The Red Earth Cree Nation in northeastern Saskatchewan has asked the federal government to send in the Canadian Rangers to help continue the search for missing five-year-old Frank Young.
Chief Fabian Head says it is still waiting for a response from Ottawa about the Rangers, which are part of the Canadian Army Reserve.
APTN News asked Indigenous Services Canada (ISC) and the military whether this was being considered, but didn’t hear back by the time this story was published.
For Saskatchewan, the duty would fall to the 4th Canadian Ranger Patrol Group which covers western Canada and has about a thousand members spread out from B.C. to Manitoba.
Indigenous groups say they have also asked Prime Minister Justin Trudeau and Saskatchewan Premier Scott Moe to send immediate help.
In an emailed statement to APTN, ISC confirmed the community requested help through the Non-Insured Health Benefits program and “additional therapists are providing support to the community.”
ISC “continues to work alongside the community to ensure that appropriate levels of mental wellness supports are readily available as the residents of Red Earth and surrounding communities require,” said ISC spokesperson Nicolas Moquin.
“Resources are available through the Emergency Management Assistance Program and relevant information on how to access interim community supports has been shared with the First Nation and Prince Albert Grand Council.”
Frank disappeared from the First Nation 28 days ago, and those involved in the search say they are running out of resources.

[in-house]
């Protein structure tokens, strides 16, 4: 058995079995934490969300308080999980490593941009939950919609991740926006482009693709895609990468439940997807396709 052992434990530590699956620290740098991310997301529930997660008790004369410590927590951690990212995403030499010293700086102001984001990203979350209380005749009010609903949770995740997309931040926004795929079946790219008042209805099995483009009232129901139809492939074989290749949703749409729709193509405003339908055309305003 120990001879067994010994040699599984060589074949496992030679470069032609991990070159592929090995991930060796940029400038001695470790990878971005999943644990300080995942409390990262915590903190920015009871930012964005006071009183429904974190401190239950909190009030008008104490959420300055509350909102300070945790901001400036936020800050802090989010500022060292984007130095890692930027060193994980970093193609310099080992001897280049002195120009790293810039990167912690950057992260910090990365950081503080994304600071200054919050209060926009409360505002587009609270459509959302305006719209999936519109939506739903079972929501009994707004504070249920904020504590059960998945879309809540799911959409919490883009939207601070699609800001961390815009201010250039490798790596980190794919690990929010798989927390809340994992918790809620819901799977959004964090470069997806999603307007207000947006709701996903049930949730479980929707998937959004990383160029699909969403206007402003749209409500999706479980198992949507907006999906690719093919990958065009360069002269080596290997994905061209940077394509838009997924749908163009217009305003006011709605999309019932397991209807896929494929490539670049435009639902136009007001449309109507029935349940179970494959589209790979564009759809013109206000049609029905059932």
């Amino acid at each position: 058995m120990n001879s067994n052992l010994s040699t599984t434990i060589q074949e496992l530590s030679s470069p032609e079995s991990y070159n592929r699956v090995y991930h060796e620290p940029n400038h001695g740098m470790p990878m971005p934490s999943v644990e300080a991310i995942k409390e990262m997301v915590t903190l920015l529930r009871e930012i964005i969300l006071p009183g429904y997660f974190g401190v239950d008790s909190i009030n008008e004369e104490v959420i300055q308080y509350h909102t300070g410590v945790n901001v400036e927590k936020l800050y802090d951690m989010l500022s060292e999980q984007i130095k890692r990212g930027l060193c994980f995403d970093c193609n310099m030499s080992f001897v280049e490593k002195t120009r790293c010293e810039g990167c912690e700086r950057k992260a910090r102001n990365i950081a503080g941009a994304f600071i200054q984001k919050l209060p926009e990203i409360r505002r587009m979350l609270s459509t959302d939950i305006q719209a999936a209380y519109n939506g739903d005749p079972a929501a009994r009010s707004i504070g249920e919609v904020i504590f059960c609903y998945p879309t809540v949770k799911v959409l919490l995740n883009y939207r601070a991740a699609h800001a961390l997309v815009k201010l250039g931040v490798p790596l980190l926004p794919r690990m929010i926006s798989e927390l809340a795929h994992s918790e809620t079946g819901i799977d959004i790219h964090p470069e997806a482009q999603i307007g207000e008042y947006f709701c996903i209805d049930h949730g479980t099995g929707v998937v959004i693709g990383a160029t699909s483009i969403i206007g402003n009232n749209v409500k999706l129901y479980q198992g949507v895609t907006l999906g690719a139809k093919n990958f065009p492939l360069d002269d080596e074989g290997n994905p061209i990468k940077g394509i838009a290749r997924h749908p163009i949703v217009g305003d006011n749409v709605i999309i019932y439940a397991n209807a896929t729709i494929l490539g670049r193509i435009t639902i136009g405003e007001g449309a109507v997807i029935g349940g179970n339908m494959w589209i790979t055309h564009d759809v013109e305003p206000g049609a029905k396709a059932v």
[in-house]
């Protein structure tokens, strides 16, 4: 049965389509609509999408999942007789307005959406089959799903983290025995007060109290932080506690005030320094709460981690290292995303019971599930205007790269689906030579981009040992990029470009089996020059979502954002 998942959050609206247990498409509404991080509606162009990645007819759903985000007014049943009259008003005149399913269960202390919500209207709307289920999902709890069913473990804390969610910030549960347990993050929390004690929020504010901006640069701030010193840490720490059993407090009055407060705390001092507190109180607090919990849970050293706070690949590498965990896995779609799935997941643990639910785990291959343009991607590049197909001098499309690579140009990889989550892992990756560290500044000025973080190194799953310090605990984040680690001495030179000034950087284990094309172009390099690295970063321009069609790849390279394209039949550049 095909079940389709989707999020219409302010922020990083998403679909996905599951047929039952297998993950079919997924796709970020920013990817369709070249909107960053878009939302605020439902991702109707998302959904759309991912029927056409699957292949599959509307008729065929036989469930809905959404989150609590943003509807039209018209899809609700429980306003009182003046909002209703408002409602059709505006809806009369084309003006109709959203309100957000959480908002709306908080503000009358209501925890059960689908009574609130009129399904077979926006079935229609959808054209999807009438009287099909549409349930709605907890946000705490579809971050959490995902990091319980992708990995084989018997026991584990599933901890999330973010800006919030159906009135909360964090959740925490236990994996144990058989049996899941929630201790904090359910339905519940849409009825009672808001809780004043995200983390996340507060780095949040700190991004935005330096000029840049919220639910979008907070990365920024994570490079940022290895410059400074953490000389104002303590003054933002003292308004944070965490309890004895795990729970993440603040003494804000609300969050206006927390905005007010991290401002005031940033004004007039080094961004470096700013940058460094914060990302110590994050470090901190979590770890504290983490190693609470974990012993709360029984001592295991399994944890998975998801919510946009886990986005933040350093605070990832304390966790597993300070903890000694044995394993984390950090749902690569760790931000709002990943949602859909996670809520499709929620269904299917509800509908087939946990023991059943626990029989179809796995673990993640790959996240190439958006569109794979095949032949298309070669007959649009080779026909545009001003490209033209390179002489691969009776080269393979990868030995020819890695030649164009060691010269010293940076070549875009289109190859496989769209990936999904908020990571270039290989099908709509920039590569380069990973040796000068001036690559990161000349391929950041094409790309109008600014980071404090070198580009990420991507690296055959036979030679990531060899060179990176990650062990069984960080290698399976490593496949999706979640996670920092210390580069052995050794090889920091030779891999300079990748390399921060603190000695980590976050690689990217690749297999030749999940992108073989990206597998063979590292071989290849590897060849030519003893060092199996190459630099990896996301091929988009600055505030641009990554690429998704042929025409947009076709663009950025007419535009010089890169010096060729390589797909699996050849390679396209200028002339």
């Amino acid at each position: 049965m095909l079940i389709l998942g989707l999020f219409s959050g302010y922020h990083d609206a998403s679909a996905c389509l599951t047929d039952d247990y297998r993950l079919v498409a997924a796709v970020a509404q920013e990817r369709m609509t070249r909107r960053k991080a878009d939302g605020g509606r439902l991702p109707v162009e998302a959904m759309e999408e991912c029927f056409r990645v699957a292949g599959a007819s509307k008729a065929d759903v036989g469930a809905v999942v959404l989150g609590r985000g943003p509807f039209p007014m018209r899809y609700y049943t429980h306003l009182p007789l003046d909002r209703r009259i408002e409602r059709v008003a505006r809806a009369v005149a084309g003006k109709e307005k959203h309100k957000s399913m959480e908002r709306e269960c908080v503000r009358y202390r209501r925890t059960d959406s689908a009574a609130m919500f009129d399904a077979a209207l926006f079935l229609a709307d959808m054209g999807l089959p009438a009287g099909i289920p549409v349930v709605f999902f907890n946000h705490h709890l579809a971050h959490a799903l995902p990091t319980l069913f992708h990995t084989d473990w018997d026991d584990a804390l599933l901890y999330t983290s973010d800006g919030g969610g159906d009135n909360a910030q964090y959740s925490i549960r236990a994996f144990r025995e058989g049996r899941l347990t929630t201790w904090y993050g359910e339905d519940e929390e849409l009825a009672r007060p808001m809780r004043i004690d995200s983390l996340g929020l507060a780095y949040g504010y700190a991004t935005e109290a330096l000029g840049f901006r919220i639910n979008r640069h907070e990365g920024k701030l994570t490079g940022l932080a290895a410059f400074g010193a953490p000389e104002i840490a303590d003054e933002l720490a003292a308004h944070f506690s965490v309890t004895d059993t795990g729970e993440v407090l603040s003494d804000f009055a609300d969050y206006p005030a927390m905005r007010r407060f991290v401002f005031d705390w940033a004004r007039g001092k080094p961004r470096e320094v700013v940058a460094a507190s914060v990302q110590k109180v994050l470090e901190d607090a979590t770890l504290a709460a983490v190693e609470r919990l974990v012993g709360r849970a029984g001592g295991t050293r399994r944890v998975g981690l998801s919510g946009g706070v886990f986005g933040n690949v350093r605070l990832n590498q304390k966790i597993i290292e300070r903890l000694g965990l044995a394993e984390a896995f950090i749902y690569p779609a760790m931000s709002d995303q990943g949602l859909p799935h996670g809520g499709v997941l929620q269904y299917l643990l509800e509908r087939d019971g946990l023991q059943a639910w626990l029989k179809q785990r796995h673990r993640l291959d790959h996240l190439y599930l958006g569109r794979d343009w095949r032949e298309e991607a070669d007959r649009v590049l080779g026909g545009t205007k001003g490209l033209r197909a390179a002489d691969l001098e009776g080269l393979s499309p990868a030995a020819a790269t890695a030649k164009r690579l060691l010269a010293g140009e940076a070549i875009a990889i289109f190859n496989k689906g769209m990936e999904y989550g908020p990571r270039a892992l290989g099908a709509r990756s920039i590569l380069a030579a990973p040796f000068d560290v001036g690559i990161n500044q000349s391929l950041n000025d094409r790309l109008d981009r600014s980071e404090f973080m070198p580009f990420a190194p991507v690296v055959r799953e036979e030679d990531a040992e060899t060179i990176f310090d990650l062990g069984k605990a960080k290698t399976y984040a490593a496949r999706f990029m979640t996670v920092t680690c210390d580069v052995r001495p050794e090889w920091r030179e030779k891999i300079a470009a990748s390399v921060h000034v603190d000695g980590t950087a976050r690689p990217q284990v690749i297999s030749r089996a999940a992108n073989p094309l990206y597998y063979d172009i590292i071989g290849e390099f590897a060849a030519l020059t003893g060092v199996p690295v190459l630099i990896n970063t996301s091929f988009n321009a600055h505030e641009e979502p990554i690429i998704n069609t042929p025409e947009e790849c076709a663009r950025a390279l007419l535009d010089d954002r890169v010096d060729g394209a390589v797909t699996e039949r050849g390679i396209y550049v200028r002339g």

Chief Marcel Head of neighbouring Shoal Lake Cree Nation says searchers need mental health supports and more equipment, including boats, all-terrain vehicles, fuel and boots.
Two hundred volunteers remain on the ground and between five and eight RCMP boats are searching the Carrot River at any given time. A police helicopter has been on the scene every second day.
Searchers have had to contend with high river levels due to snowmelt in the Pasqua Hills as well as wet, muddy and cold conditions.
About 92 square km in and around the reserve have also been searched and then searched again.
RCMP Sgt. Richard Tonge said last week large portions of the river had been covered, but there’s been no confirmed sighting of the boy.
He says crews won’t stop until Frank is found, but they are getting tired.
A province-wide Missing Vulnerable Person alert was also ended this past week.
There have been more than 600 sign-ins to a check-in book at the search headquarters since the formal search began at Red Earth Cree Nation.
Chief Head said they’re very grateful for all the support that has been shown.
The last time the family saw Frank Young was around lunchtime on April 19. He was still wearing his dinosaur pajamas, a blue windbreaker, and Paw Patrol rubber boots.
With files from the Canadian Press